Beneath The Banyan Tree - Rajasthani Par

Rajasthani Par Painting from a distanceThe Rajasthani par present a different form of narrative art, one attached to epic singing. Representing complex stories in scrolls that traditionally were 5-6 feet high and 20 feet or more feet long, the scrolls are packed with images that aid the epic singer (who is not the painter) to recall the story that he is singing; as such, the scrolls act both as a pictorial reminder of the story and as a portable temple to the deity. The most common stories found in the par are those of Pabuji, thought to be a medieval Rajput prince who is now widely worshiped by herdsmen and others throughout rural Rajasthan, and Devnarayan, another epic hero. Each is performed by a bhopa, who sings and chants the epic story while playing a simple fiddle and dancing before his rural audiences. An assistant lights the section of the scroll being narrated with a hand-held brass or clay lamp.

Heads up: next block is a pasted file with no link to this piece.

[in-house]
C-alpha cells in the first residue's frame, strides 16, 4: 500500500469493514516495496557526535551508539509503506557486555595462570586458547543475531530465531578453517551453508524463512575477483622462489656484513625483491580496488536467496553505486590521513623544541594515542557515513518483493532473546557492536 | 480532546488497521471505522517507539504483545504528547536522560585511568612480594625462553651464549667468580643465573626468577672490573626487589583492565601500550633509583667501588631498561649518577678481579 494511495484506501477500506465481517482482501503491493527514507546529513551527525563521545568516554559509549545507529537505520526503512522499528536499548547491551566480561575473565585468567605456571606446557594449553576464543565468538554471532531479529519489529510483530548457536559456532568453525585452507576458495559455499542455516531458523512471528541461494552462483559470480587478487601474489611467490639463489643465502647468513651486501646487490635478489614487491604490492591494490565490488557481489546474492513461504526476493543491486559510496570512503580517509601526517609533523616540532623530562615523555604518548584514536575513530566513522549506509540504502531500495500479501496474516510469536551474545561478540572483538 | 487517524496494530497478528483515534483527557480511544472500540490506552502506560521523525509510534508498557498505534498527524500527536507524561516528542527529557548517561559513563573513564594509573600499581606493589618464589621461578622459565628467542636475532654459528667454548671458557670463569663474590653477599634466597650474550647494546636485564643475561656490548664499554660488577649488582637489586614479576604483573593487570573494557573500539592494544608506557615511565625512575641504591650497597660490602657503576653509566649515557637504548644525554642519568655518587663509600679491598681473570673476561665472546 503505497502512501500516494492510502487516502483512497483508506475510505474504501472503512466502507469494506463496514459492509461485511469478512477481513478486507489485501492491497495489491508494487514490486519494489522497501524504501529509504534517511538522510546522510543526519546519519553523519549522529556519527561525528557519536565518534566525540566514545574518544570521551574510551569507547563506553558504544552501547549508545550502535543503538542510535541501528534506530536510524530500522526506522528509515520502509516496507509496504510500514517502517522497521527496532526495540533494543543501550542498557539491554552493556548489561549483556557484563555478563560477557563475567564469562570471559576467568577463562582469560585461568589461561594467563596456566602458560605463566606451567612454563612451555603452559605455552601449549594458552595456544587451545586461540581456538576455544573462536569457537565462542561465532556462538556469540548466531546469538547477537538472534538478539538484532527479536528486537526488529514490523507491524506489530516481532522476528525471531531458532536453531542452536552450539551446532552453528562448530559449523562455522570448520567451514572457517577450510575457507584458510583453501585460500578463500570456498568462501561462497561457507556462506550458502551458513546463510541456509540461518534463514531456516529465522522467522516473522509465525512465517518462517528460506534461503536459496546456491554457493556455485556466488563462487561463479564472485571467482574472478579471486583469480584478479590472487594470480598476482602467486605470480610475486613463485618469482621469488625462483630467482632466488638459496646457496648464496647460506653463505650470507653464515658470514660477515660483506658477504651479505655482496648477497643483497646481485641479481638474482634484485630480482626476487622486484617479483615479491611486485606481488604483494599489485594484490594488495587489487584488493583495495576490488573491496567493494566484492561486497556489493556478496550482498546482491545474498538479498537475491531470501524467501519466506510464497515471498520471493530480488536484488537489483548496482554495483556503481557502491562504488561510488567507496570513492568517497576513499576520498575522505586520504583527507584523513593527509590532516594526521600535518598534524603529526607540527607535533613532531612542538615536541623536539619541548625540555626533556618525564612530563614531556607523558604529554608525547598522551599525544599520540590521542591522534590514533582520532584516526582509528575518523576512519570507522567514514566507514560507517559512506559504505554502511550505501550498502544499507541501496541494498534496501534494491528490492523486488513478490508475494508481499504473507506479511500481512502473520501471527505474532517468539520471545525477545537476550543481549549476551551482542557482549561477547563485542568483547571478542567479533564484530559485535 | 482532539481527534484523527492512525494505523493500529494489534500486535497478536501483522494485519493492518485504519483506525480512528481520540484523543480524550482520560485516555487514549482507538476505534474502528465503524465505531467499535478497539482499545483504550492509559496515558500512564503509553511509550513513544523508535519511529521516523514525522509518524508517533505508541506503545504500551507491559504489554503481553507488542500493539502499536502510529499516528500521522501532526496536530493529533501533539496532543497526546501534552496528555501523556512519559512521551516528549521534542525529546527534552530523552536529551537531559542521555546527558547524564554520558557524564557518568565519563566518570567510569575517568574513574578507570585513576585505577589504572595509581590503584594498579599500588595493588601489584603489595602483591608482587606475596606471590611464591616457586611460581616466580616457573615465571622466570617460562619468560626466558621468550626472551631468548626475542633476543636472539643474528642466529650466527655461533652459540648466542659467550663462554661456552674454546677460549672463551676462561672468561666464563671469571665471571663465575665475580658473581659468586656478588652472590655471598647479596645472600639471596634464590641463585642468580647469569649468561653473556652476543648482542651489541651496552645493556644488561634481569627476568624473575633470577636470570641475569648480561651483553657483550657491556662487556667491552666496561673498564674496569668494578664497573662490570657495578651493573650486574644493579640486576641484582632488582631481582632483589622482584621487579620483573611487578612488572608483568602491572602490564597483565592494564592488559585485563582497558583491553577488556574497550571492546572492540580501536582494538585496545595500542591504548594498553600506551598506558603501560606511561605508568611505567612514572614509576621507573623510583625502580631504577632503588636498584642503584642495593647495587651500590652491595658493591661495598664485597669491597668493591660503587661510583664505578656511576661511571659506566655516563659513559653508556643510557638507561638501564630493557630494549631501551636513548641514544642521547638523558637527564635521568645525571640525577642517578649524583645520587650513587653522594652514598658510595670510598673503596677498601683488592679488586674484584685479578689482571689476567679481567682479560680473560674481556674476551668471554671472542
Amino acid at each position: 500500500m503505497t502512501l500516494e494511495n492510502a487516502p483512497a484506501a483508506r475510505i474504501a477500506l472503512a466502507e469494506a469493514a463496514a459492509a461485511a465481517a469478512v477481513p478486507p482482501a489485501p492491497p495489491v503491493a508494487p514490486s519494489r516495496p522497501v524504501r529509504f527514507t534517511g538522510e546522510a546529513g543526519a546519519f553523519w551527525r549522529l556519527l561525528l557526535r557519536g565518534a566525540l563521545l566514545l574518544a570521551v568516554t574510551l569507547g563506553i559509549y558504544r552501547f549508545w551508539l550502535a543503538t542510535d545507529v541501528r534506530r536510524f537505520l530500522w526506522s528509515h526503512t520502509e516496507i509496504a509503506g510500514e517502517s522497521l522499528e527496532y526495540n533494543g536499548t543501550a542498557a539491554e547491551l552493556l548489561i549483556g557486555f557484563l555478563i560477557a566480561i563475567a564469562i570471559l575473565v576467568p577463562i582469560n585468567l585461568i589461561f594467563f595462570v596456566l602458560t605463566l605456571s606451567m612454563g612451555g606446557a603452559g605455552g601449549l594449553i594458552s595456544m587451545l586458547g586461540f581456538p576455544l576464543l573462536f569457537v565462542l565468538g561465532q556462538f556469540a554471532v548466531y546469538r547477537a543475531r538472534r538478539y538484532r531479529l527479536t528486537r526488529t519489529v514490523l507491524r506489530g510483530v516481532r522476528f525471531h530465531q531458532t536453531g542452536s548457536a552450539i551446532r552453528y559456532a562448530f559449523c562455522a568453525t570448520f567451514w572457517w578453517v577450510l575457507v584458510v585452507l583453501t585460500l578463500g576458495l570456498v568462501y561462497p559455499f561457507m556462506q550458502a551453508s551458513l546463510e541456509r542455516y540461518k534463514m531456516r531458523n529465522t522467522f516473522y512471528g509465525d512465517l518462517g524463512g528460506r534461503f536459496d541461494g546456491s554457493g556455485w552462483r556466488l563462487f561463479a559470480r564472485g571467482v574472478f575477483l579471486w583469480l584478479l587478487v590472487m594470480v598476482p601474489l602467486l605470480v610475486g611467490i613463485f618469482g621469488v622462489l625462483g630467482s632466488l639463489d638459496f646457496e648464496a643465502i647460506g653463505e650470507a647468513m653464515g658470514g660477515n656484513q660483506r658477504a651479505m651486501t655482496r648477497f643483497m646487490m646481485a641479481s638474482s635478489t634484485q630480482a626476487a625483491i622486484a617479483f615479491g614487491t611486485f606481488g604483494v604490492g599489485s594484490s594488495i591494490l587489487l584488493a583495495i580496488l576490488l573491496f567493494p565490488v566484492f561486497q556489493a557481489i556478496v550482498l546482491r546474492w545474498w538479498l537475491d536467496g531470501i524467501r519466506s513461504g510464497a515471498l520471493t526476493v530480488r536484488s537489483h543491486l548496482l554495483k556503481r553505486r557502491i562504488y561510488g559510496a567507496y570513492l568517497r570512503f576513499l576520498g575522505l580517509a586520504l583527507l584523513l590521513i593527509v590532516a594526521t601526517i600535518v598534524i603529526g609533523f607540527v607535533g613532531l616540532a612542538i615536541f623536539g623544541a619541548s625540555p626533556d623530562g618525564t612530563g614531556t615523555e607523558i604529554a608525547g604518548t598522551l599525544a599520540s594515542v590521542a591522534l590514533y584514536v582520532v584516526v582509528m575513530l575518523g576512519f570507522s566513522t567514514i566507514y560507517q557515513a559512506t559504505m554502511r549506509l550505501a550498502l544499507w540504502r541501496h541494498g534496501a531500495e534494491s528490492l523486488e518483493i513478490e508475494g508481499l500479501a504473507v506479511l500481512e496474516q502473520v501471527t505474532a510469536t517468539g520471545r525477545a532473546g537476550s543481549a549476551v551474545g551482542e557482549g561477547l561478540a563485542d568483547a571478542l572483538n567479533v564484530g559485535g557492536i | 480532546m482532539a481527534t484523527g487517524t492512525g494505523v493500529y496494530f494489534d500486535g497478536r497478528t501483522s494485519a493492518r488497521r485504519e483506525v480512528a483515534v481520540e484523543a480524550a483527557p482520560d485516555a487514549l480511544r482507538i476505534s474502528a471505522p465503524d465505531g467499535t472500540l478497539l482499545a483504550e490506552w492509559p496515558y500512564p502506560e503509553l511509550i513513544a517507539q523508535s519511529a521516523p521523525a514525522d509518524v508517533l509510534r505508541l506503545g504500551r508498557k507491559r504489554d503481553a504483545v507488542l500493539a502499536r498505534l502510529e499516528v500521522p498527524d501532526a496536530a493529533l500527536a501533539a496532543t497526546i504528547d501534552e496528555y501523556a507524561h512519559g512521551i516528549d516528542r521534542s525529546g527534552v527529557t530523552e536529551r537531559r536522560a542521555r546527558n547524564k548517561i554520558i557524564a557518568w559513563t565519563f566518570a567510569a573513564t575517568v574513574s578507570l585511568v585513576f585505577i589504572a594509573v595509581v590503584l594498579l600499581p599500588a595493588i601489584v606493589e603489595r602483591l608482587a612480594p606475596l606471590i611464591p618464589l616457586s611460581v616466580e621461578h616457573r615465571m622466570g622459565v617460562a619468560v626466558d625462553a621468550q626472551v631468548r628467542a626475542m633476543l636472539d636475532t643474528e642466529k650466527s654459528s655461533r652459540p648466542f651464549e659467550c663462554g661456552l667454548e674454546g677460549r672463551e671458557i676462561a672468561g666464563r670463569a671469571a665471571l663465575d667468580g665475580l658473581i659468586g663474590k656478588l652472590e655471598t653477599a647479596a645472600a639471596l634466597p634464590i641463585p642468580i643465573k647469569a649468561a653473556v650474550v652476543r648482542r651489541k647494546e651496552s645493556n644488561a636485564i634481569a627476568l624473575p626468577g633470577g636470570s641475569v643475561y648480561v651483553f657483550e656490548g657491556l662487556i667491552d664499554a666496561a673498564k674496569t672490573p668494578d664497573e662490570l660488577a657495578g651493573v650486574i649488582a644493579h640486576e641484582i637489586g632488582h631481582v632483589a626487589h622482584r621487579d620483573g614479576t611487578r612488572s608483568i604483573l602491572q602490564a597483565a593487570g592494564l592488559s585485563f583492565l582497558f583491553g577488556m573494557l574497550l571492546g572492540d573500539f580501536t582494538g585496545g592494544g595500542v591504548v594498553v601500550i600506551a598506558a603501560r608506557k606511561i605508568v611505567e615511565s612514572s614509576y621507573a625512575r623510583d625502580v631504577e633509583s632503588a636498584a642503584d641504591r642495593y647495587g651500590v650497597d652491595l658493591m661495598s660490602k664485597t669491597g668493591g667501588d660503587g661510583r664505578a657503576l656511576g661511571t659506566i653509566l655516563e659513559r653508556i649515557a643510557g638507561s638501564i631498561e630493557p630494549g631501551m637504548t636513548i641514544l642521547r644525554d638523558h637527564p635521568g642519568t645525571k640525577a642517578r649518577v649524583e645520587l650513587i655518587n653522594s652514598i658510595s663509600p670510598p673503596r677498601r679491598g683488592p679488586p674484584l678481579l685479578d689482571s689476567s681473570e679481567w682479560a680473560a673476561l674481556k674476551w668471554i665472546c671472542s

Close up of Rajasthani par painting depicting PabujiThe two par here were collected by Joseph C. Miller, who received his Ph.D. in South Asian Studies from the University of Pennsylvania in 1994. Dr. Miller has studied the Devnarayan stories and scroll making since the 1970’s. In addition to loaning the scrolls presented here, Dr. Miller produced the videos on Bengali patas and Rajasthani scrolls used in this exhibition.

Finally, we had two visiting artists-in-residence, Shrilal Joshi and Kalyan Joshi of Bhilwara, Rajasthan, who demonstrated the making of a par.

  • Beneath the Bayan Tree
  • Teachers Resources
  • Terracota & Brass
  • Mithila Paintings
  • Bengali Patas
  • Rajasthani Par